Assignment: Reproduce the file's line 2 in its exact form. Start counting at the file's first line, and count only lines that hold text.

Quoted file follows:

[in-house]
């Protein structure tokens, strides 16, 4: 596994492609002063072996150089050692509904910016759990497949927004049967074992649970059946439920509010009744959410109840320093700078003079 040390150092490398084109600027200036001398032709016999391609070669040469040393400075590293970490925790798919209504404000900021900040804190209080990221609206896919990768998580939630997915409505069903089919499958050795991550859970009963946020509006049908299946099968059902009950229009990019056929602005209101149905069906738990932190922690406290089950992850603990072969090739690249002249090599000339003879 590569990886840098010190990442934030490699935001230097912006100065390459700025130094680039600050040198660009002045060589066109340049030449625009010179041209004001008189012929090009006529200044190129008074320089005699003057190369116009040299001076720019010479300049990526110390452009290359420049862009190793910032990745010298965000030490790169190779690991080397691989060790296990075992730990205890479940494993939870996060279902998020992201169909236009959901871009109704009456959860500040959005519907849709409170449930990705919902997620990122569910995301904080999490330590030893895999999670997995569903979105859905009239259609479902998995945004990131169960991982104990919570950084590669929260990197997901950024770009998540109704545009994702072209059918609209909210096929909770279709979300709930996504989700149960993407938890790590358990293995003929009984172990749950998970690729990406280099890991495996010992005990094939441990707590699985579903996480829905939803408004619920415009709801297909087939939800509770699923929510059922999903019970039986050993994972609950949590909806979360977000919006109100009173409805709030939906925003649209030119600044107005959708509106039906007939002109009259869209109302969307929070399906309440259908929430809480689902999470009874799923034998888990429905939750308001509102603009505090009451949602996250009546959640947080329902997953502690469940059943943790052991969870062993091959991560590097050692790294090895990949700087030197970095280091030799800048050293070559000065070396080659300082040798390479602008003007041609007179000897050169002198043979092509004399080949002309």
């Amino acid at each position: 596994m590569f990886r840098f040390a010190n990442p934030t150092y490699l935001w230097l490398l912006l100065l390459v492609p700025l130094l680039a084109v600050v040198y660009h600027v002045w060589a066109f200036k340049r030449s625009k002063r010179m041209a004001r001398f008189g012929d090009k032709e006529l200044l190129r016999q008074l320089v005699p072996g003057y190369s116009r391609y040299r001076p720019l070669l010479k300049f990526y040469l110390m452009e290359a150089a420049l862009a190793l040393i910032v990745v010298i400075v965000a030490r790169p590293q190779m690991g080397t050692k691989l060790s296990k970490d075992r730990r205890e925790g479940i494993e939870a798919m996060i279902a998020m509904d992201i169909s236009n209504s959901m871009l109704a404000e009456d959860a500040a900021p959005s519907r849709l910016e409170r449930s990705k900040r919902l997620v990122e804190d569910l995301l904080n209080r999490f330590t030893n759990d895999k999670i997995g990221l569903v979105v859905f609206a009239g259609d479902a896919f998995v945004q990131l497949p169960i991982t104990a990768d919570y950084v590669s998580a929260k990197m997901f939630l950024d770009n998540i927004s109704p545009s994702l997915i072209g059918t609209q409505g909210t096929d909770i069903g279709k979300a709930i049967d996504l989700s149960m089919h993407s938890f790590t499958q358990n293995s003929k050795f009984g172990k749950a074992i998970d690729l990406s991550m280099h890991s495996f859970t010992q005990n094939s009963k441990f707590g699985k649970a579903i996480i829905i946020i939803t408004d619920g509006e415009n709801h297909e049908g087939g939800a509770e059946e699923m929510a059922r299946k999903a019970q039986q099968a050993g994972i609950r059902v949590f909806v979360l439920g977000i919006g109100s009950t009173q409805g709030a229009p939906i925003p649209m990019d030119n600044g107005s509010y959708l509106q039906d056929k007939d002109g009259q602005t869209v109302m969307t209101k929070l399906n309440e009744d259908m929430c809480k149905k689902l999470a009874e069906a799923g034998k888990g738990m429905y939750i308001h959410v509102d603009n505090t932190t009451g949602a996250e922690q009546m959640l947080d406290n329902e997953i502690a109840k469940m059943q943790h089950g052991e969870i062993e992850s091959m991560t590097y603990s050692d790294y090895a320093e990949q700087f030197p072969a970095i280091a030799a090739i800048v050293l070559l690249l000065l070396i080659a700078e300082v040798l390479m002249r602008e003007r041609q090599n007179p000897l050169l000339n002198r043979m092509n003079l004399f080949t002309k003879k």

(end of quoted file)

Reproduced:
């Protein structure tokens, strides 16, 4: 596994492609002063072996150089050692509904910016759990497949927004049967074992649970059946439920509010009744959410109840320093700078003079 040390150092490398084109600027200036001398032709016999391609070669040469040393400075590293970490925790798919209504404000900021900040804190209080990221609206896919990768998580939630997915409505069903089919499958050795991550859970009963946020509006049908299946099968059902009950229009990019056929602005209101149905069906738990932190922690406290089950992850603990072969090739690249002249090599000339003879 590569990886840098010190990442934030490699935001230097912006100065390459700025130094680039600050040198660009002045060589066109340049030449625009010179041209004001008189012929090009006529200044190129008074320089005699003057190369116009040299001076720019010479300049990526110390452009290359420049862009190793910032990745010298965000030490790169190779690991080397691989060790296990075992730990205890479940494993939870996060279902998020992201169909236009959901871009109704009456959860500040959005519907849709409170449930990705919902997620990122569910995301904080999490330590030893895999999670997995569903979105859905009239259609479902998995945004990131169960991982104990919570950084590669929260990197997901950024770009998540109704545009994702072209059918609209909210096929909770279709979300709930996504989700149960993407938890790590358990293995003929009984172990749950998970690729990406280099890991495996010992005990094939441990707590699985579903996480829905939803408004619920415009709801297909087939939800509770699923929510059922999903019970039986050993994972609950949590909806979360977000919006109100009173409805709030939906925003649209030119600044107005959708509106039906007939002109009259869209109302969307929070399906309440259908929430809480689902999470009874799923034998888990429905939750308001509102603009505090009451949602996250009546959640947080329902997953502690469940059943943790052991969870062993091959991560590097050692790294090895990949700087030197970095280091030799800048050293070559000065070396080659300082040798390479602008003007041609007179000897050169002198043979092509004399080949002309």